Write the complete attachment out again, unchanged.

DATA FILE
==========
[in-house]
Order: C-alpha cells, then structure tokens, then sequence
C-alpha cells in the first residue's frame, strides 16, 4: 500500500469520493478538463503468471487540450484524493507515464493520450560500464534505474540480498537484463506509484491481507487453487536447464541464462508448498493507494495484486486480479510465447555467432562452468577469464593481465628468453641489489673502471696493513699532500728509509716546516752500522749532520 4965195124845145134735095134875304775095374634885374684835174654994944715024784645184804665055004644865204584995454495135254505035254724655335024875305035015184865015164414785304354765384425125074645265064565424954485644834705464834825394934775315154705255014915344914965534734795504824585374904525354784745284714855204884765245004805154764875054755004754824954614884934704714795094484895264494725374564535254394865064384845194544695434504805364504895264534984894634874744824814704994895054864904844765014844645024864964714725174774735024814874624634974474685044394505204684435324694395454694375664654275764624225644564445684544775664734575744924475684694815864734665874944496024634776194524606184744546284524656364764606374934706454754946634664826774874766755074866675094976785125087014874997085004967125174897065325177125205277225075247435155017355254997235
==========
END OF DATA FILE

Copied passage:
[in-house]
Order: C-alpha cells, then structure tokens, then sequence
C-alpha cells in the first residue's frame, strides 16, 4: 500500500469520493478538463503468471487540450484524493507515464493520450560500464534505474540480498537484463506509484491481507487453487536447464541464462508448498493507494495484486486480479510465447555467432562452468577469464593481465628468453641489489673502471696493513699532500728509509716546516752500522749532520 4965195124845145134735095134875304775095374634885374684835174654994944715024784645184804665055004644865204584995454495135254505035254724655335024875305035015184865015164414785304354765384425125074645265064565424954485644834705464834825394934775315154705255014915344914965534734795504824585374904525354784745284714855204884765245004805154764875054755004754824954614884934704714795094484895264494725374564535254394865064384845194544695434504805364504895264534984894634874744824814704994895054864904844765014844645024864964714725174774735024814874624634974474685044394505204684435324694395454694375664654275764624225644564445684544775664734575744924475684694815864734665874944496024634776194524606184744546284524656364764606374934706454754946634664826774874766755074866675094976785125087014874997085004967125174897065325177125205277225075247435155017355254997235